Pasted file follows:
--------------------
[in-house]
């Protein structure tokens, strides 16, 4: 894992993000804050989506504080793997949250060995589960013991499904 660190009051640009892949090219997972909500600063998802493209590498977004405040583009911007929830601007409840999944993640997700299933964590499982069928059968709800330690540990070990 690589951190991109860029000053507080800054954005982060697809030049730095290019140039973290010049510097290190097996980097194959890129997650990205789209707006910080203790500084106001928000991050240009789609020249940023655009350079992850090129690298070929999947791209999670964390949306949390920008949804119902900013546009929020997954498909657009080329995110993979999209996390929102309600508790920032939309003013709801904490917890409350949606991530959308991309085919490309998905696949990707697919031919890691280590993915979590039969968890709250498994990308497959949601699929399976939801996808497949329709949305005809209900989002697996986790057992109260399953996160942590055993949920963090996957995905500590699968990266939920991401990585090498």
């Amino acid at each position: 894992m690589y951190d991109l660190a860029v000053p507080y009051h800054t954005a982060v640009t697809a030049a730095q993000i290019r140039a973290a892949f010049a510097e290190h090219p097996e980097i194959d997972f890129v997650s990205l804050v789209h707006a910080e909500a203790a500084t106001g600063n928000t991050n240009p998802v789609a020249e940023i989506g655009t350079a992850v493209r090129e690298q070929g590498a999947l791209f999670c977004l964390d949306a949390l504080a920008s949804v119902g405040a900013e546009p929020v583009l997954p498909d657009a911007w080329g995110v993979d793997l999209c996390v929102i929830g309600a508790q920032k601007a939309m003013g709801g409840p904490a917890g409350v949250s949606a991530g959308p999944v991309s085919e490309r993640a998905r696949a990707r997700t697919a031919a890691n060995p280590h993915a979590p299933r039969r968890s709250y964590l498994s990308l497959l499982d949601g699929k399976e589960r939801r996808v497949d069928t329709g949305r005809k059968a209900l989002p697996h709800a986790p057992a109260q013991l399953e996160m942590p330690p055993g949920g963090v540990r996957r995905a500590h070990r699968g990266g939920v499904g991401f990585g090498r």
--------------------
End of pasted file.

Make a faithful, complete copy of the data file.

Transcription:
[in-house]
């Protein structure tokens, strides 16, 4: 894992993000804050989506504080793997949250060995589960013991499904 660190009051640009892949090219997972909500600063998802493209590498977004405040583009911007929830601007409840999944993640997700299933964590499982069928059968709800330690540990070990 690589951190991109860029000053507080800054954005982060697809030049730095290019140039973290010049510097290190097996980097194959890129997650990205789209707006910080203790500084106001928000991050240009789609020249940023655009350079992850090129690298070929999947791209999670964390949306949390920008949804119902900013546009929020997954498909657009080329995110993979999209996390929102309600508790920032939309003013709801904490917890409350949606991530959308991309085919490309998905696949990707697919031919890691280590993915979590039969968890709250498994990308497959949601699929399976939801996808497949329709949305005809209900989002697996986790057992109260399953996160942590055993949920963090996957995905500590699968990266939920991401990585090498």
């Amino acid at each position: 894992m690589y951190d991109l660190a860029v000053p507080y009051h800054t954005a982060v640009t697809a030049a730095q993000i290019r140039a973290a892949f010049a510097e290190h090219p097996e980097i194959d997972f890129v997650s990205l804050v789209h707006a910080e909500a203790a500084t106001g600063n928000t991050n240009p998802v789609a020249e940023i989506g655009t350079a992850v493209r090129e690298q070929g590498a999947l791209f999670c977004l964390d949306a949390l504080a920008s949804v119902g405040a900013e546009p929020v583009l997954p498909d657009a911007w080329g995110v993979d793997l999209c996390v929102i929830g309600a508790q920032k601007a939309m003013g709801g409840p904490a917890g409350v949250s949606a991530g959308p999944v991309s085919e490309r993640a998905r696949a990707r997700t697919a031919a890691n060995p280590h993915a979590p299933r039969r968890s709250y964590l498994s990308l497959l499982d949601g699929k399976e589960r939801r996808v497949d069928t329709g949305r005809k059968a209900l989002p697996h709800a986790p057992a109260q013991l399953e996160m942590p330690p055993g949920g963090v540990r996957r995905a500590h070990r699968g990266g939920v499904g991401f990585g090498r």